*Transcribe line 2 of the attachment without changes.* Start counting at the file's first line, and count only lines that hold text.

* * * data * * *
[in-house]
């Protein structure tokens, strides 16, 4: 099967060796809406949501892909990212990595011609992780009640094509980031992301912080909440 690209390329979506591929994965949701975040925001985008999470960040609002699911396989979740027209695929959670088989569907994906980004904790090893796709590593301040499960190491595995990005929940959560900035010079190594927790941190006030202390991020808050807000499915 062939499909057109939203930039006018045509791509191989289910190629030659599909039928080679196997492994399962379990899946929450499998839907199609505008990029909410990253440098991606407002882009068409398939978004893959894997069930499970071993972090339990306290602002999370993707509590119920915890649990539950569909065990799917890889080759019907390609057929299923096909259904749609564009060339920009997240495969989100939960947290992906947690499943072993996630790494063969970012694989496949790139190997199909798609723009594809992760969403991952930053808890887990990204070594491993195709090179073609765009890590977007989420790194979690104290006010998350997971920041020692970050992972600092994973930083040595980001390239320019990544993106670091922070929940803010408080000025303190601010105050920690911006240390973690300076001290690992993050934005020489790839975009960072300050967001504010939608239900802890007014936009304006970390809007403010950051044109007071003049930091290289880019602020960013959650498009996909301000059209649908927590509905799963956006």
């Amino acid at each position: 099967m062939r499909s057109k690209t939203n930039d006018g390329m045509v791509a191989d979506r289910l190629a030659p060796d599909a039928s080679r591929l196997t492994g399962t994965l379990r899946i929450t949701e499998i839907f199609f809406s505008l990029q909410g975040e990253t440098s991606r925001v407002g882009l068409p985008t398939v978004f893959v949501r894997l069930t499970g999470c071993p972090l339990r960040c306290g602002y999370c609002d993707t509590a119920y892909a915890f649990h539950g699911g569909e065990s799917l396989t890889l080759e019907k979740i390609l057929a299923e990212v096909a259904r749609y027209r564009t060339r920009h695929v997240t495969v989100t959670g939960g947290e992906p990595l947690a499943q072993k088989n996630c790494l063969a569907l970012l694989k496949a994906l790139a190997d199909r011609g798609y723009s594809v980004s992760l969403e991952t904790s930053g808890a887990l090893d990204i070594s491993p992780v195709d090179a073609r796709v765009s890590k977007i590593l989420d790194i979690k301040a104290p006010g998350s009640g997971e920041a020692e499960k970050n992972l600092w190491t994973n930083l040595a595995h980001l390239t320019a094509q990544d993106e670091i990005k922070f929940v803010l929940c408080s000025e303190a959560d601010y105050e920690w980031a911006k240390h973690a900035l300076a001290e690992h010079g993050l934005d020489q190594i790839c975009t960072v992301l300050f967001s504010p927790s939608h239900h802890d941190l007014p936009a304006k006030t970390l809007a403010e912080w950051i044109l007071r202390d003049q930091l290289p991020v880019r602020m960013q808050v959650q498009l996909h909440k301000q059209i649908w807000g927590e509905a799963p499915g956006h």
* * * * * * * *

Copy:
């Protein structure tokens, strides 16, 4: 099967060796809406949501892909990212990595011609992780009640094509980031992301912080909440 690209390329979506591929994965949701975040925001985008999470960040609002699911396989979740027209695929959670088989569907994906980004904790090893796709590593301040499960190491595995990005929940959560900035010079190594927790941190006030202390991020808050807000499915 062939499909057109939203930039006018045509791509191989289910190629030659599909039928080679196997492994399962379990899946929450499998839907199609505008990029909410990253440098991606407002882009068409398939978004893959894997069930499970071993972090339990306290602002999370993707509590119920915890649990539950569909065990799917890889080759019907390609057929299923096909259904749609564009060339920009997240495969989100939960947290992906947690499943072993996630790494063969970012694989496949790139190997199909798609723009594809992760969403991952930053808890887990990204070594491993195709090179073609765009890590977007989420790194979690104290006010998350997971920041020692970050992972600092994973930083040595980001390239320019990544993106670091922070929940803010408080000025303190601010105050920690911006240390973690300076001290690992993050934005020489790839975009960072300050967001504010939608239900802890007014936009304006970390809007403010950051044109007071003049930091290289880019602020960013959650498009996909301000059209649908927590509905799963956006």